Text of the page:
1821 On May, 5th, on the island he was exiled, Napoleon Bonaparte died. An autopsy concluded that he had died because of stomach cancer even if Sten Forsufvud and other scientists continued to state that he had been poisoned with arsenic.[1] It is said that Napoleon's doctor cut off his penis during the autopsy and gave it to a priest in Corsica. The penis, which was not properly preserved, has been compared over the years to a piece of leather, a shriveled eel and to beef jerky. In 1927 when it went on display in Manhattan, TIME weighed in, comparing it to a "maltreated strip of buckskin shoelace." It's enough to give anyone a complex! In 1977, a urologist living in New Jersey purchased the modern-day relic for $3,000 and stored it under his bed until he died 30 years later. His daughter inherited Napoleon's penis and has fielded at least one $100,000 offer.[2]

He was married two times, to Josephine Beaumarchais and to Marie-Louise of Austria.

Napoleon inherited from the early post-revolutionary period a certain kind of fight – offensive, mobile, relentlessly, style that helped him to defeat his enemies. He perfected this fight style by his charming way of ruling and by his finesse intelligence. Wellington amounted Napoleon’s presence of the battle field to 40 000 people.

Napoleon was ready to draw on all devotion and courage manifestations that he met. In choosing his subordinates he sought the lucky ones, unconventional and aggressive (“I like only warrior officers”). Instead, they led people on the front and died for him.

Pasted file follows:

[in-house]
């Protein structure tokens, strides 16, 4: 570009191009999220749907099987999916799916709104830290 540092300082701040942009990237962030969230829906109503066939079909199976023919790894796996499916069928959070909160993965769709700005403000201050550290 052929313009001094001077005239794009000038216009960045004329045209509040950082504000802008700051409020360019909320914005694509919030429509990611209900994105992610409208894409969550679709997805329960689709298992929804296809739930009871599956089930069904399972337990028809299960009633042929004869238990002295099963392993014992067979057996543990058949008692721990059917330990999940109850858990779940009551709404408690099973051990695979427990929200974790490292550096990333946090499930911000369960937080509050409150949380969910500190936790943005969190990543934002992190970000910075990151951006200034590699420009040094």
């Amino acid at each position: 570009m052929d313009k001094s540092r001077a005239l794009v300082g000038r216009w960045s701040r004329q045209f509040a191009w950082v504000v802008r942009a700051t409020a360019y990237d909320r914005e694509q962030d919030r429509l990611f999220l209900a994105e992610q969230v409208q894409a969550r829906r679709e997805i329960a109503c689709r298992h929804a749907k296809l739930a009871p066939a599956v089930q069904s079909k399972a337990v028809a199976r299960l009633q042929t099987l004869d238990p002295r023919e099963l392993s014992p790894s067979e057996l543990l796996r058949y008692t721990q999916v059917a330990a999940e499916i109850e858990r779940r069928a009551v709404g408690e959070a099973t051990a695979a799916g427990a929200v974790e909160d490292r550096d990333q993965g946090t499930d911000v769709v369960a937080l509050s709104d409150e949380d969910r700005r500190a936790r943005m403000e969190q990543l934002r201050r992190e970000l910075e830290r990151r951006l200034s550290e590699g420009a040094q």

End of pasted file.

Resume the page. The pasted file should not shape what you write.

He had never systematized the used strategies. “There are not certain or definite rules… everything depends on execution way.” But, except boldly, he was famous for the rapidity he moved and concentrated his troops, for the subterfuges he did trying to divide or unbalance his opponents, so he obtained the superiority on the battle field. His achievements were not less. He reformed tax system, established France Bank and restarted up finances of France. He drafted a civil code that stood the test of time. He reformed criminal law and local government (he established prefectures). He strengthened higher education system. He normalized relationships between state and Church, revived French agriculture, built roads, fosses and harbours. He put France to work, established a climate of stability and prosperity. Goethe described Napoleon’s administrative measures as a manifestation of genius.

Napoleon fixed high standards and believed himself as being led by high ideals: love of country, honour and human rights. He was brave, gracious in victory and generous. Metternich said that he had heard him in 1813 telling: “A man like me cares too less about one million people’s fate”. But the care he showed to wounded people contradicted him.

Many British contemporaries (not all) perceived him as a tyrant, an upstart adventurer (Sa majeste tres Corse), a monster of ambition, obsessed by his glory.[1]




    2. Top 10 Famous Stolen Body Parts, - accessed on 10.08.2013